(A) The HIV-based lentivector (LVshPrPC, top) used carries an H1 promoter–driven shRNA cassette and a PGK-EGFP expression cassette. Ψ, packaging signal; ppt, polypurine tract; WPRE, woodchuck hepatitis virus posttranscriptional regulatory element; triangle, self-inactivating mutation; arrows, direction of transcription. The lentivector-encoded anti-PrPC shRNA (shPrPC, bottom) consists of 19- or 21-bp stems separated by a loop. (B) Representative bright-field (left) and fluorescence microscope (right) images of N2a cells 72 hours after transduction with LVshPrPC. (C) LVshPrPC-induced knock down of PrPC in N2a cells. Control, uninfected cells. (D) PrPC expression in N2a cells infected with a low (×1) and high (×10) concentration of LVsh512 and LVshscr. (E) Analysis of PrPC expression in granule cells 72 hours after infection with LVsh512 or a control vector carrying only the EGFP expression cassette (LVEGFP). Western blots (C–E) were probed with the indicated antibodies. (F) Effect of LVsh512 on the accumulation of protease K–resistant (PK-resistant) PrPSc in ScN2a cells. Western blot analysis 72 hours after transduction with the indicated lentivectors. (G and H) Intracranial injection of LVshscr (G) and LVsh512 (H) in tga20 mice overexpressing PrPC. Analysis of EGFP (left) and PrPC (right) expression 3 weeks after injection. Arrows indicate the lentivector-transduced area.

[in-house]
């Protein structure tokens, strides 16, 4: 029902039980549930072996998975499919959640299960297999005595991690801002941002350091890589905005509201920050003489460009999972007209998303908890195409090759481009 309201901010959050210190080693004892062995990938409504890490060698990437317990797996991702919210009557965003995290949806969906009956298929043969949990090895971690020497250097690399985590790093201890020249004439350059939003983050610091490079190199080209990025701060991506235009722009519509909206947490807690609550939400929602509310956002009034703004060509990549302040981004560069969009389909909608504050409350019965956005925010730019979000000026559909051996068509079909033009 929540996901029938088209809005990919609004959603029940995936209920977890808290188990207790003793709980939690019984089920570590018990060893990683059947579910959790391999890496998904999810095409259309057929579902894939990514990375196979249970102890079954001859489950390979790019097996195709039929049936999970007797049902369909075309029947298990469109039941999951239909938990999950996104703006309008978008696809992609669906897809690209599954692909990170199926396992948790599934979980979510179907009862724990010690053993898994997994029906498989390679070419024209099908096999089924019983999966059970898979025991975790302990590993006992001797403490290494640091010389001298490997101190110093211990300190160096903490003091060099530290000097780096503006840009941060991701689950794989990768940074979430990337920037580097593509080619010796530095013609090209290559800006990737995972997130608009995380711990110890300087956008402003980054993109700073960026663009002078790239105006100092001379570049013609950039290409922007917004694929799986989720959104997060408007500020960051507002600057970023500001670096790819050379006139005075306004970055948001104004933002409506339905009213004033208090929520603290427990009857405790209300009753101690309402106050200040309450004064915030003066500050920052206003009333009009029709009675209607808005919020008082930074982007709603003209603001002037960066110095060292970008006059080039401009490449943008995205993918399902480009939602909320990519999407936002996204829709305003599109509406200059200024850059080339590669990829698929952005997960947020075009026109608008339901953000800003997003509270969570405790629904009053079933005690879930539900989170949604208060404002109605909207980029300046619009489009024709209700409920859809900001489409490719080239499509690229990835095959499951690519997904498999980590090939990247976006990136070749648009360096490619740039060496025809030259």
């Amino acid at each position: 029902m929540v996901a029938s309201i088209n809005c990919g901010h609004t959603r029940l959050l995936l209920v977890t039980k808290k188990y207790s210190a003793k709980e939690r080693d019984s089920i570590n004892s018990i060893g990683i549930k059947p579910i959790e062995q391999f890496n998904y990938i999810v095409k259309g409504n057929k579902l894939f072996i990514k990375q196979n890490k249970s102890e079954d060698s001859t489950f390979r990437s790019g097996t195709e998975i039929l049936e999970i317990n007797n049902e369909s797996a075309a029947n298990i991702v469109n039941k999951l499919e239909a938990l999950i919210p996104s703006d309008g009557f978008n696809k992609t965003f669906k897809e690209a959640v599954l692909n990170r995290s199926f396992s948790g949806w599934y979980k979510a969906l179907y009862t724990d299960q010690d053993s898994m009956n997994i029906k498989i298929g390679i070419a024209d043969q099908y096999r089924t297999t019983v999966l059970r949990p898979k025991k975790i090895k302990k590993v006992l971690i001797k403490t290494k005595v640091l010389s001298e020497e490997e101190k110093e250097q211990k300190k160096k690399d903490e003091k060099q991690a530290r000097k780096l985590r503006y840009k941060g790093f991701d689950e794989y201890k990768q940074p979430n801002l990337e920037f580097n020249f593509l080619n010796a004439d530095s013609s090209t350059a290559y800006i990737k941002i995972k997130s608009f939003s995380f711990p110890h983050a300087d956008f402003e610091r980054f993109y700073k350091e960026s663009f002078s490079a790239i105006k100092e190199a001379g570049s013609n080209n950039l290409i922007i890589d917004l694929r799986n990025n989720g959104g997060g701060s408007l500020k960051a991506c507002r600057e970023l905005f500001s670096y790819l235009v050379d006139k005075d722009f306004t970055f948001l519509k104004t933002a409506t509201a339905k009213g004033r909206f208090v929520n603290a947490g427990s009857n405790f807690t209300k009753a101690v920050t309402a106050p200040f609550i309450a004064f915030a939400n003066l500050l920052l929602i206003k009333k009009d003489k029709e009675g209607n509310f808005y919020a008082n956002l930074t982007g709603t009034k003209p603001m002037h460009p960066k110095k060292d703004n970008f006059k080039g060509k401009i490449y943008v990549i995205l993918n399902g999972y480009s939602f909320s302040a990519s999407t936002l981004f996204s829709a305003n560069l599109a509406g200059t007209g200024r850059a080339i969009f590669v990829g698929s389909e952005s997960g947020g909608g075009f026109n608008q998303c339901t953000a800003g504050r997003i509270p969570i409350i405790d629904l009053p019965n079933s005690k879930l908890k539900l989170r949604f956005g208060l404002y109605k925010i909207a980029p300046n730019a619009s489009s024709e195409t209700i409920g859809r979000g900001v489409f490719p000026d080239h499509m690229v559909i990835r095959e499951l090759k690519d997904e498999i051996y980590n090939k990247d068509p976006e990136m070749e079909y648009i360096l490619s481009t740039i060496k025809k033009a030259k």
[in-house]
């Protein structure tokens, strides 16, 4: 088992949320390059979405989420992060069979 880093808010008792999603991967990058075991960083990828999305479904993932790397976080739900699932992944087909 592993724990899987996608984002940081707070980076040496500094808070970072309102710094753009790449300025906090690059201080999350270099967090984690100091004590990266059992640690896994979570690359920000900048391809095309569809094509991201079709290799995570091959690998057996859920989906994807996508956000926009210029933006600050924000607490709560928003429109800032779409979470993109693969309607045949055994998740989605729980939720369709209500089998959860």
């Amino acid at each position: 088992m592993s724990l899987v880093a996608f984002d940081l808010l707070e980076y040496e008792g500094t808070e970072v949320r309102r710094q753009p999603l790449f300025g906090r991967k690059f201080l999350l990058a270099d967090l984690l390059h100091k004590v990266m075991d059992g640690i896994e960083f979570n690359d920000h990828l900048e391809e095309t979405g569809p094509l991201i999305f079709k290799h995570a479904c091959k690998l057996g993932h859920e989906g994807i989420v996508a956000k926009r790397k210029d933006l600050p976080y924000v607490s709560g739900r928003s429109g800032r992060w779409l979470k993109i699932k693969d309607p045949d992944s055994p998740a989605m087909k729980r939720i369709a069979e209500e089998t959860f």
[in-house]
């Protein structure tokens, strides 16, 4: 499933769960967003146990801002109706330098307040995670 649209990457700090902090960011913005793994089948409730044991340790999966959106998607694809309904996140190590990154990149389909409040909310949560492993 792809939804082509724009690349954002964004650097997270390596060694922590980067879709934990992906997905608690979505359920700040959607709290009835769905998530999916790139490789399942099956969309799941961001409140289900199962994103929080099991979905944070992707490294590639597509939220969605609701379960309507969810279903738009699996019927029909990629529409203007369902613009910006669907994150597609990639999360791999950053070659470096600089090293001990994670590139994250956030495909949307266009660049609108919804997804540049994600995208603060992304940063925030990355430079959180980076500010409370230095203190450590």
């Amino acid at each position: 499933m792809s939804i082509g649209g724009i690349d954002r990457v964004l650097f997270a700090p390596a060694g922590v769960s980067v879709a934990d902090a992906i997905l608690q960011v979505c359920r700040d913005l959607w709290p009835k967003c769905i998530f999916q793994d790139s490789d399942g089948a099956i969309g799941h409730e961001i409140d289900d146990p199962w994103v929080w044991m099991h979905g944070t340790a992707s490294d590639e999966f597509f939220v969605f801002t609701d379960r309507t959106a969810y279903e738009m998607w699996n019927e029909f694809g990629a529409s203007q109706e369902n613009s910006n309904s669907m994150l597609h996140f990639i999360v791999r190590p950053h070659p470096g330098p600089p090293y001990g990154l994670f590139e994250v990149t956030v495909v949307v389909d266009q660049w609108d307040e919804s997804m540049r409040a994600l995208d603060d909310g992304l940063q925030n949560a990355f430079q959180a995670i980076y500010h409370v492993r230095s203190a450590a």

Reduction in PrPC expression after intracranial injection of lentiviral shRNA vectors.
Next, we studied the effect of LVsh512 on PrPC expression in vivo. To analyze whether lentiviral RNAi is able to knock down even high levels of PrPC, LVsh512 or LVshscr was injected stereotactically into the brain of homozygous tga20 transgenic mice. These mice carry 60 copies of the Prnp gene and express approximately 10-fold higher levels of PrPC than WT animals (20). Three weeks after injection, EGFP as well as PrPC expression were analyzed by immunohistochemistry (Figure 1, G and H). The lentivirus-infected area was of similar size in animals injected with LVshscr (Figure 1G) and LVsh512 (Figure 1H), but only injection of LVsh512 induced a significant reduction in PrPC expression in the transduced area.
Knock down of PrPC in chimeric mice transgenic for lentiviral shRNA.